Friday, June 13, 2008

"At our present level of ignorance..."



I was sent this short article published in the Wall Street Journal - and I want to share it with you:


JOHN R. CHRISTY: My Nobel Moment (2007 Nobel Peace Prize)

I've had a lot of fun recently with my tiny (and unofficial) slice of the 2007 Nobel Peace Prize awarded to the Intergovernmental Panel on Climate Change (IPCC). But, though I was one of thousands of IPCC participants, I don't think I will add "0.0001 Nobel Laureate" to my resume.

The other half of the prize was awarded to former Vice President Al Gore, whose carbon footprint would stomp my neighborhood flat. But that's another story.

Both halves of the award honor promoting the message that Earth's temperature is rising due to human-based emissions of greenhouse gases. The Nobel committee praises Mr. Gore and the IPCC for alerting us to a potential catastrophe and for spurring us to a carbonless economy.

I'm sure the majority (but not all) of my IPCC colleagues cringe when I say this, but I see neither the developing catastrophe nor the smoking gun proving that human activity is to blame for most of the warming we see. Rather, I see a reliance on climate models (useful but never "proof") and the coincidence that changes in carbon dioxide and global temperatures have loose similarity over time.

There are some of us who remain so humbled by the task of measuring and understanding the extraordinarily complex climate system that we are skeptical of our ability to know what it is doing and why. As we build climate data sets from scratch and look into the guts...

Mother Nature simply operates at a level of complexity that is, at this point, beyond the mastery of mere mortals (such as scientists) and the tools available to us. As my high-school physics teacher admonished us in those we-shall-conquer-the-world-with-a-slide-rule days, "Begin all of your scientific pronouncements with: 'At our present level of ignorance, we think we know . . .'"

21 comments:

MgP said...

Compare and contrast how the Greek recipient Zerefos reacted for the same award. A very thorough discussion and several links, inc. the reply of Zerefos to his accusers can be found here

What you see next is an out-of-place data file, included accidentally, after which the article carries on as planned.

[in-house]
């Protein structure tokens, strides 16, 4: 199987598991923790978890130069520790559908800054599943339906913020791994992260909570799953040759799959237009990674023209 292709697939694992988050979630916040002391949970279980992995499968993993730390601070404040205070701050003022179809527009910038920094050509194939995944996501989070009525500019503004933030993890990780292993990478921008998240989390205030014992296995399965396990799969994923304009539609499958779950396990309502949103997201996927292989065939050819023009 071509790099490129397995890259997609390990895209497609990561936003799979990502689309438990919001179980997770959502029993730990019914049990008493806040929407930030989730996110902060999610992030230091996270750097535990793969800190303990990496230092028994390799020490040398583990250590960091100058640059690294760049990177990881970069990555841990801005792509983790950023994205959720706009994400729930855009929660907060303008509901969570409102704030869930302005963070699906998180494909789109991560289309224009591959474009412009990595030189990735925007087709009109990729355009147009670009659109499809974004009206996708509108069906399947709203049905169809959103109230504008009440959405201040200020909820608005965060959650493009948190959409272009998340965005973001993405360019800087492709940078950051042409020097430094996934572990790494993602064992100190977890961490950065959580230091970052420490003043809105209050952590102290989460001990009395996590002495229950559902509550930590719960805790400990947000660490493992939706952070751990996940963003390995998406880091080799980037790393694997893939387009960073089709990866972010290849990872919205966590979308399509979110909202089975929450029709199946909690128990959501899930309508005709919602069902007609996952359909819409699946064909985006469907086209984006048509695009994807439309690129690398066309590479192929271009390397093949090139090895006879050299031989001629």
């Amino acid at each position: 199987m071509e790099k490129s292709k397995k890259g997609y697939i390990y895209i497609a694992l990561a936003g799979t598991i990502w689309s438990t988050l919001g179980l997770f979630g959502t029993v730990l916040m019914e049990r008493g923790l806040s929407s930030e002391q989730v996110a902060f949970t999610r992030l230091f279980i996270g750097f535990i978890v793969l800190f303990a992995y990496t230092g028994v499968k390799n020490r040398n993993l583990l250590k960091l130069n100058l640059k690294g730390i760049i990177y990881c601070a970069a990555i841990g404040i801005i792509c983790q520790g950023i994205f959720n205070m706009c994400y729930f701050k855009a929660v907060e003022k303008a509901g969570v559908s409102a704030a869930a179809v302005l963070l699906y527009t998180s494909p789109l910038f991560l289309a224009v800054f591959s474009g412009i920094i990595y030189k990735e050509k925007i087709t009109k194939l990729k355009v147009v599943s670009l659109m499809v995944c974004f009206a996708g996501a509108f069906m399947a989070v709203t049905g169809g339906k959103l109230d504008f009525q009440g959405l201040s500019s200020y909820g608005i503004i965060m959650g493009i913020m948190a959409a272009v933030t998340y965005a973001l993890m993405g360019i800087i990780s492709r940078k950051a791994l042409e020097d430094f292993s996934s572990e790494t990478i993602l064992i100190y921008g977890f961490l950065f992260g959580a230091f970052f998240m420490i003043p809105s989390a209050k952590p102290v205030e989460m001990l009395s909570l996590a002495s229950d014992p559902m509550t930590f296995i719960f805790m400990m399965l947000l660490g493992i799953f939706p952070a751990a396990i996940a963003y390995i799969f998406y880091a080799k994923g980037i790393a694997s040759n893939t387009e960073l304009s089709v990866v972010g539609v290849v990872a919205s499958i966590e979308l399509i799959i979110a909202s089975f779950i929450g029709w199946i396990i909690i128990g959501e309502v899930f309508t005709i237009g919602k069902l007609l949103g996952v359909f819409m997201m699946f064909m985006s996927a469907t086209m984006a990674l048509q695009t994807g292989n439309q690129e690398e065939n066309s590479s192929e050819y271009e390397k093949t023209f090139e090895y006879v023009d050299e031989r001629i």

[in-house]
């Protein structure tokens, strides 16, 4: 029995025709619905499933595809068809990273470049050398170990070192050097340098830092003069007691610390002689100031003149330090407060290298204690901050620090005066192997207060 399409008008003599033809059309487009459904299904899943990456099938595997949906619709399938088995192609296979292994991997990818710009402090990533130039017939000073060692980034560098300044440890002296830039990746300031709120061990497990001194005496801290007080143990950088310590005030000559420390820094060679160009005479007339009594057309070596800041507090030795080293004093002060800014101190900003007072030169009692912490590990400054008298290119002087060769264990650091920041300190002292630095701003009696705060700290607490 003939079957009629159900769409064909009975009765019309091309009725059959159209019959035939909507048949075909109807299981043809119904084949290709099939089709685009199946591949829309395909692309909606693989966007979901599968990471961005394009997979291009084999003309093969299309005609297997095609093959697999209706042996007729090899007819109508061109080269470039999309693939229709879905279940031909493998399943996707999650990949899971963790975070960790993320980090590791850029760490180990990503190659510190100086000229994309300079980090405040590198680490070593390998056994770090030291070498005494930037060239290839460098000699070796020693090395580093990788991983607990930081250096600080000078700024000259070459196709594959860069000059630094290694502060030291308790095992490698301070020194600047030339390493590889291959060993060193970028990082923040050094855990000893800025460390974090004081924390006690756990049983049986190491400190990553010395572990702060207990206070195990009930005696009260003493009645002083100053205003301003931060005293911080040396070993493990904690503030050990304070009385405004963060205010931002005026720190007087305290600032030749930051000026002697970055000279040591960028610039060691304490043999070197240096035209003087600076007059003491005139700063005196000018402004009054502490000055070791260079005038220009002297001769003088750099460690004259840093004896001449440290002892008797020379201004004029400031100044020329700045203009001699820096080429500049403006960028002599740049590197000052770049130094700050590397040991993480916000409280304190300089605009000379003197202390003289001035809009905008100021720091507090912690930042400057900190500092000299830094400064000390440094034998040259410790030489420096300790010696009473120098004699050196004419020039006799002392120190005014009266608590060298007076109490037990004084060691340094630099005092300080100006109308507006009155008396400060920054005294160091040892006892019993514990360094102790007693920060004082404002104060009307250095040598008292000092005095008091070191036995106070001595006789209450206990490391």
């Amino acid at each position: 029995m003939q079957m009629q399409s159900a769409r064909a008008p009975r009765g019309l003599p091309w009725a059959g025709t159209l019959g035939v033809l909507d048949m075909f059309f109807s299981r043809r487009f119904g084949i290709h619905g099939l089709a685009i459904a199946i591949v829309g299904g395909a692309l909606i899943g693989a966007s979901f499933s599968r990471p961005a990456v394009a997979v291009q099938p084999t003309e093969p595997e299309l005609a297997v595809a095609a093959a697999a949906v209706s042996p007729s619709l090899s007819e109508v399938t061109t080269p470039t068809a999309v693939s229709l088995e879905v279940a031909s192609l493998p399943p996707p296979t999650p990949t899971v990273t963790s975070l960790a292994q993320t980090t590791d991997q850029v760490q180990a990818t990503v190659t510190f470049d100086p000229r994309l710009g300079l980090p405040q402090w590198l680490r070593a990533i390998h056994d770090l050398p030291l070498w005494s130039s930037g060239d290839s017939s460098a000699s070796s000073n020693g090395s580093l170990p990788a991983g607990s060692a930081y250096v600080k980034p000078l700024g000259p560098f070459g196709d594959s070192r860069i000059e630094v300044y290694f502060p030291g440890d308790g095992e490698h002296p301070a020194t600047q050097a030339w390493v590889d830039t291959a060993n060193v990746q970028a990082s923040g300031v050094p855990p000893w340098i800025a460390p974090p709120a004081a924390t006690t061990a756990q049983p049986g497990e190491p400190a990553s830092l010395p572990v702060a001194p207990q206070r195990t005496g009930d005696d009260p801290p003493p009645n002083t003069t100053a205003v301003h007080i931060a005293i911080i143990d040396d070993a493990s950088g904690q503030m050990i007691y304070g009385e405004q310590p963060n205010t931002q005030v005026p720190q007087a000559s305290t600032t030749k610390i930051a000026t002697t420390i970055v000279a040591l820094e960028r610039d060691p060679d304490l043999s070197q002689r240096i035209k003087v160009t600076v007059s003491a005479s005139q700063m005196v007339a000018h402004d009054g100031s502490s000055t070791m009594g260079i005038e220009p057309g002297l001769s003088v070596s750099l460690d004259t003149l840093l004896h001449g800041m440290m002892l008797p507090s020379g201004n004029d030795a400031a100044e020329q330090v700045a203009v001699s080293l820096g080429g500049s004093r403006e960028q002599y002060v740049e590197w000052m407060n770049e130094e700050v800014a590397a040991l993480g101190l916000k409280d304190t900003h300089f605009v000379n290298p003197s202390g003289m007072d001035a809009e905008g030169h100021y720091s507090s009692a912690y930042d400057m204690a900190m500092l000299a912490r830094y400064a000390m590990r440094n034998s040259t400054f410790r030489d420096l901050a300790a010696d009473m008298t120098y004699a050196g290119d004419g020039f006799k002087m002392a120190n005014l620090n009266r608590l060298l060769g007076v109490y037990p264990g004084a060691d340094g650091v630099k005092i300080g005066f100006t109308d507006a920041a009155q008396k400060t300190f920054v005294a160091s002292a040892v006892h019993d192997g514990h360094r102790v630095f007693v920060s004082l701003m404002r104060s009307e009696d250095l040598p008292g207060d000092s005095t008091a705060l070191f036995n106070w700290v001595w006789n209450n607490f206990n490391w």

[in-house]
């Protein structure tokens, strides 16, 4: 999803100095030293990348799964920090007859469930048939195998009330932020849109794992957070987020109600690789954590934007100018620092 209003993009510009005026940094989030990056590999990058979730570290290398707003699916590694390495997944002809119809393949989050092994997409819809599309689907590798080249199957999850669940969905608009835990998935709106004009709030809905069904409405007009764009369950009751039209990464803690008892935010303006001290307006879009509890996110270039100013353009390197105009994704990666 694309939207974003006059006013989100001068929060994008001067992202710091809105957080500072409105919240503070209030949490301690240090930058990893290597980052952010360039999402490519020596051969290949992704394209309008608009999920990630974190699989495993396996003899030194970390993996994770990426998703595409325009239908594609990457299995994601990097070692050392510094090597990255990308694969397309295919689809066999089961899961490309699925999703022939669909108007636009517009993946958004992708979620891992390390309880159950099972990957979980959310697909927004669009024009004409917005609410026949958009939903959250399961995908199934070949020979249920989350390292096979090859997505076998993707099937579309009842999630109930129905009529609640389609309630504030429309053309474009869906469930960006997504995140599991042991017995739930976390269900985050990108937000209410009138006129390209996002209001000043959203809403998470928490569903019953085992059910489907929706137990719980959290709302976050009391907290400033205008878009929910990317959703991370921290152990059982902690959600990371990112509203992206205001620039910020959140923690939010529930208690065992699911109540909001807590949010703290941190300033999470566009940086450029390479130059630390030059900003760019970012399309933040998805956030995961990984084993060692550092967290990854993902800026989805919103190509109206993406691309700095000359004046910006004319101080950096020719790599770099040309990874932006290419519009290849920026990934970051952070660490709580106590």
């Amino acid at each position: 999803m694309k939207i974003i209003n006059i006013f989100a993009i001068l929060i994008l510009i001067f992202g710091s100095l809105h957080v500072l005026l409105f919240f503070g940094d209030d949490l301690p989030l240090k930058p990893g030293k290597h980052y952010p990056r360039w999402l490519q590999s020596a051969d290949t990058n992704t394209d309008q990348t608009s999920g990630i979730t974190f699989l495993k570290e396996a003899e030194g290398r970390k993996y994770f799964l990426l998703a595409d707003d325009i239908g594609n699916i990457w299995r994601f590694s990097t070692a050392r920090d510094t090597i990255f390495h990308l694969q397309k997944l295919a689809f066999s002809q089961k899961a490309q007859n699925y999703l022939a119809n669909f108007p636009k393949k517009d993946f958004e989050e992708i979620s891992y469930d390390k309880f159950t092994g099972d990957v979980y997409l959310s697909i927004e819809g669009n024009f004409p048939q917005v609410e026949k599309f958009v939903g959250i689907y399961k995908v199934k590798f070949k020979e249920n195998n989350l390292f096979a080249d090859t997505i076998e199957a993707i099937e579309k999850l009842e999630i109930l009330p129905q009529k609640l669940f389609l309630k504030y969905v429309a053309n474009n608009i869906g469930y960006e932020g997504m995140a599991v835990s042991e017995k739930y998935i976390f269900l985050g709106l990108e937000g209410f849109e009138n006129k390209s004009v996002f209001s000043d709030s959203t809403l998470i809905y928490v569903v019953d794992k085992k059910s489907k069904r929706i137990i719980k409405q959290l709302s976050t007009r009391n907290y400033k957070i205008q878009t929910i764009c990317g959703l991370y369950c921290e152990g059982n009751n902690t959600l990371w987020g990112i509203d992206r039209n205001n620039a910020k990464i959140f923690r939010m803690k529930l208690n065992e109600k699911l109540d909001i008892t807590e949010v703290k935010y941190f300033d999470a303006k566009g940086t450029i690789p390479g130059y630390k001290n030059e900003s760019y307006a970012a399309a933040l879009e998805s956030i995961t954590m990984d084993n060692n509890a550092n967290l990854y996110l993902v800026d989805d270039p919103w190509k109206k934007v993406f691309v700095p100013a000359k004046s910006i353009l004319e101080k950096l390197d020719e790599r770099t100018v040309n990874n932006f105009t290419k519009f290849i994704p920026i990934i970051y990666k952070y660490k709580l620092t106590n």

An-Lu said...

@ mgp
Once again, greekish misery and meaness, blown by the local mass media, at its best...

AK-47 said...

I'm afraid that the line between scepticism and denial propaganda is thin.

Really thin.

harrylogue said...

" Global warming " & - in a broader sense - envirowakism is a conspiracy of the leftists international against the US.

Euro politicians sign treaties which they will not honor,for the pols themselves have no honour...

Reactor69 said...

Claiming that we can't know for sure is one thing. Using exactly that to grant ourselves total irresponsibility is quite another.

And since, "at our present level of ignorance" of course, we "think" that greenhouse gases is indeed a factor of global warming, that's all we have to work with. Otherwise, following the article's author purely theoretic mentality, even if you die screaming and crying by stabbing yourself, you can't really prove that you felt pain during the procedure. Let's inhale some weapon-grade uranium too, then! They say that afterwards you glow in the dark which is pure fun!

Reactor69 said...

There is "knowledge" and "usage". Both are fueled by motives. Human motives.

doodler said...

There is a difference between forewarning and panic. Nobody in his/her right mind says we should not take all possible measures to reduce pollution and waste. But we should go on studying the problem and measuring the cost - e. g. the Kyoto agreement proved impossible to implement and the cost/benefit calculation was negative.

Reactor69 said...

Even though I agree on studying and understanding a problem at hand before taking any serious action, I'm afraid we've reached a point where trial and error, at any cost, is the only way to balance the situation to viable degree, not only on a national or racial level but on a species one as well.

To quote Mr. Christy, if "Mother Nature simply operates at a level of complexity that is, at this point, beyond the mastery of mere mortals" concerning the global climate system, I strongly believe She can be a really tricky bitch when it comes to the ways an ecosystem works and the consequences of even the slightest change in its mechanism. I won't say "external" change for we are part of it.

As far as I'm concerned, it's not the things that we, mankind, are going to have to live with in the future that depresses me, it's the ones we'll certainly live without. Our species proves itself -scientifically- way more effective than the meteor that eliminated the dinosaurs. But, of course, none can tell what's next and none can value...

MgP said...

@doodler: maybe you will find interesting the views expressed in a recent publication on YaleGlobal from Brookings Institution, a liberal think-tank. Here is an excerpt:
The prevailing uncertainty about global warming is no argument for doing nothing about it. Clearly human activity is raising global concentrations of carbon dioxide. Virtually no one seriously suggests that mankind can continue to emit increasing amounts of carbon dioxide into the atmosphere without any adverse consequences. But arguing that climate change is such an overwhelming problem that it must be stopped no matter what the cost is also untenable. A climate policy that fails to take cost into consideration will ultimately be rejected by almost all governments.

irlandos said...

If we matter and it doesn’t matter, it doesn’t matter.
If we don’t matter and it doesn’t matter, it doesn’t matter.
But if we don’t matter and it matters, then it really matters.

Irish saying

tam-tam-tam said...